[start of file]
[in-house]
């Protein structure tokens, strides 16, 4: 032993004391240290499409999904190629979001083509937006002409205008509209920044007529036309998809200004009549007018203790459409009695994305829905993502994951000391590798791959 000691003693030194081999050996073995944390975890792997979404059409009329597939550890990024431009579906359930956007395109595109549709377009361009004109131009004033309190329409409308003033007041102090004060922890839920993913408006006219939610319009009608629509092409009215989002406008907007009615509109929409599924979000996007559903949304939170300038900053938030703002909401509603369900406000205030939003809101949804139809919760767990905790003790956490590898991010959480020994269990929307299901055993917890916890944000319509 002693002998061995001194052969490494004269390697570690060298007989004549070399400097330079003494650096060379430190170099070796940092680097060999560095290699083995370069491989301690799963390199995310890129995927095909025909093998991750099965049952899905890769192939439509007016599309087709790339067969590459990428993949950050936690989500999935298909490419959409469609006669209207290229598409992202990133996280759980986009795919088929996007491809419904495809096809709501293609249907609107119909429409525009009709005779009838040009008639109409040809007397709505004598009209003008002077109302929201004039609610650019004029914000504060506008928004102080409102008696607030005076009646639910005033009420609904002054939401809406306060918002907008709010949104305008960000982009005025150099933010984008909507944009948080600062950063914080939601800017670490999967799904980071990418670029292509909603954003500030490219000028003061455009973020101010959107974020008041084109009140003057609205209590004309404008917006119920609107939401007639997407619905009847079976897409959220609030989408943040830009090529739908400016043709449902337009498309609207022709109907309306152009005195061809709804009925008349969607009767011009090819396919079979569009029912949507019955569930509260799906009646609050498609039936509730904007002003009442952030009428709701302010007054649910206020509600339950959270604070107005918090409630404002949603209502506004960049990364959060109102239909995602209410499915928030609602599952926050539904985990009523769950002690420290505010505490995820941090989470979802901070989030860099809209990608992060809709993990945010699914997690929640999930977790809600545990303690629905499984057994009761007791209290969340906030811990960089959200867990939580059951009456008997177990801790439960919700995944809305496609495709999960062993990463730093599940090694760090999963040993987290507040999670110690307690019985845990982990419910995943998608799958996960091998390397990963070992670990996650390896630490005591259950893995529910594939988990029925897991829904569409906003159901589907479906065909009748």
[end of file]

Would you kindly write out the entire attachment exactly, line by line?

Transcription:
[in-house]
């Protein structure tokens, strides 16, 4: 032993004391240290499409999904190629979001083509937006002409205008509209920044007529036309998809200004009549007018203790459409009695994305829905993502994951000391590798791959 000691003693030194081999050996073995944390975890792997979404059409009329597939550890990024431009579906359930956007395109595109549709377009361009004109131009004033309190329409409308003033007041102090004060922890839920993913408006006219939610319009009608629509092409009215989002406008907007009615509109929409599924979000996007559903949304939170300038900053938030703002909401509603369900406000205030939003809101949804139809919760767990905790003790956490590898991010959480020994269990929307299901055993917890916890944000319509 002693002998061995001194052969490494004269390697570690060298007989004549070399400097330079003494650096060379430190170099070796940092680097060999560095290699083995370069491989301690799963390199995310890129995927095909025909093998991750099965049952899905890769192939439509007016599309087709790339067969590459990428993949950050936690989500999935298909490419959409469609006669209207290229598409992202990133996280759980986009795919088929996007491809419904495809096809709501293609249907609107119909429409525009009709005779009838040009008639109409040809007397709505004598009209003008002077109302929201004039609610650019004029914000504060506008928004102080409102008696607030005076009646639910005033009420609904002054939401809406306060918002907008709010949104305008960000982009005025150099933010984008909507944009948080600062950063914080939601800017670490999967799904980071990418670029292509909603954003500030490219000028003061455009973020101010959107974020008041084109009140003057609205209590004309404008917006119920609107939401007639997407619905009847079976897409959220609030989408943040830009090529739908400016043709449902337009498309609207022709109907309306152009005195061809709804009925008349969607009767011009090819396919079979569009029912949507019955569930509260799906009646609050498609039936509730904007002003009442952030009428709701302010007054649910206020509600339950959270604070107005918090409630404002949603209502506004960049990364959060109102239909995602209410499915928030609602599952926050539904985990009523769950002690420290505010505490995820941090989470979802901070989030860099809209990608992060809709993990945010699914997690929640999930977790809600545990303690629905499984057994009761007791209290969340906030811990960089959200867990939580059951009456008997177990801790439960919700995944809305496609495709999960062993990463730093599940090694760090999963040993987290507040999670110690307690019985845990982990419910995943998608799958996960091998390397990963070992670990996650390896630490005591259950893995529910594939988990029925897991829904569409906003159901589907479906065909009748």